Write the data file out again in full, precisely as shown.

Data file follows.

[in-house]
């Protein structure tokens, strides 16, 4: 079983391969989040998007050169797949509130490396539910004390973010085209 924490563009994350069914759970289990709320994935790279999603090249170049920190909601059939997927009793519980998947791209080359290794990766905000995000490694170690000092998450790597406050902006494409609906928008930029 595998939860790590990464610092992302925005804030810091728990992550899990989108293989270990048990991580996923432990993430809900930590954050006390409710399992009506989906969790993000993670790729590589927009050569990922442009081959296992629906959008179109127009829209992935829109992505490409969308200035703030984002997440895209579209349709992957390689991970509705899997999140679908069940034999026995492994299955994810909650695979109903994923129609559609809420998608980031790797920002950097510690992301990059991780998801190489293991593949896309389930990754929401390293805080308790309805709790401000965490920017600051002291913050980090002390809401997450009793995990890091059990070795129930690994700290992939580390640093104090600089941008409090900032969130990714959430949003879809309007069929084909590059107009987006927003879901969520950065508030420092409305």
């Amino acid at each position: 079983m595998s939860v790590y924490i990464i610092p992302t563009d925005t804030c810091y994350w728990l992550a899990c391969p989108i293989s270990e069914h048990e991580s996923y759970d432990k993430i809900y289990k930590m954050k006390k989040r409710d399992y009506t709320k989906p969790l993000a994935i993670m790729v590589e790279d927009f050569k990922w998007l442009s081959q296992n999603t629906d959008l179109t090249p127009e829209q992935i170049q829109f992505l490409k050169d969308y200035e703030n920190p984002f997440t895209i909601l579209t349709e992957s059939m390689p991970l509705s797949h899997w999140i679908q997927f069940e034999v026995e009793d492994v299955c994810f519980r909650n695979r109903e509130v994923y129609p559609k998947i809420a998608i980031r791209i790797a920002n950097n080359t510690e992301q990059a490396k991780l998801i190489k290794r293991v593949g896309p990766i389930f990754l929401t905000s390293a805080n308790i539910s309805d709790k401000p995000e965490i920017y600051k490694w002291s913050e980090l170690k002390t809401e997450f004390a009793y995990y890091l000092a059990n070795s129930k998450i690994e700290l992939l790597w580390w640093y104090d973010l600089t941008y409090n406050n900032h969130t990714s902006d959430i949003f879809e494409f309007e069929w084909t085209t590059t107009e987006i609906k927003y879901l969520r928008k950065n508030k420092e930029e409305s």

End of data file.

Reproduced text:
[in-house]
């Protein structure tokens, strides 16, 4: 079983391969989040998007050169797949509130490396539910004390973010085209 924490563009994350069914759970289990709320994935790279999603090249170049920190909601059939997927009793519980998947791209080359290794990766905000995000490694170690000092998450790597406050902006494409609906928008930029 595998939860790590990464610092992302925005804030810091728990992550899990989108293989270990048990991580996923432990993430809900930590954050006390409710399992009506989906969790993000993670790729590589927009050569990922442009081959296992629906959008179109127009829209992935829109992505490409969308200035703030984002997440895209579209349709992957390689991970509705899997999140679908069940034999026995492994299955994810909650695979109903994923129609559609809420998608980031790797920002950097510690992301990059991780998801190489293991593949896309389930990754929401390293805080308790309805709790401000965490920017600051002291913050980090002390809401997450009793995990890091059990070795129930690994700290992939580390640093104090600089941008409090900032969130990714959430949003879809309007069929084909590059107009987006927003879901969520950065508030420092409305």
């Amino acid at each position: 079983m595998s939860v790590y924490i990464i610092p992302t563009d925005t804030c810091y994350w728990l992550a899990c391969p989108i293989s270990e069914h048990e991580s996923y759970d432990k993430i809900y289990k930590m954050k006390k989040r409710d399992y009506t709320k989906p969790l993000a994935i993670m790729v590589e790279d927009f050569k990922w998007l442009s081959q296992n999603t629906d959008l179109t090249p127009e829209q992935i170049q829109f992505l490409k050169d969308y200035e703030n920190p984002f997440t895209i909601l579209t349709e992957s059939m390689p991970l509705s797949h899997w999140i679908q997927f069940e034999v026995e009793d492994v299955c994810f519980r909650n695979r109903e509130v994923y129609p559609k998947i809420a998608i980031r791209i790797a920002n950097n080359t510690e992301q990059a490396k991780l998801i190489k290794r293991v593949g896309p990766i389930f990754l929401t905000s390293a805080n308790i539910s309805d709790k401000p995000e965490i920017y600051k490694w002291s913050e980090l170690k002390t809401e997450f004390a009793y995990y890091l000092a059990n070795s129930k998450i690994e700290l992939l790597w580390w640093y104090d973010l600089t941008y409090n406050n900032h969130t990714s902006d959430i949003f879809e494409f309007e069929w084909t085209t590059t107009e987006i609906k927003y879901l969520r928008k950065n508030k420092e930029e409305s």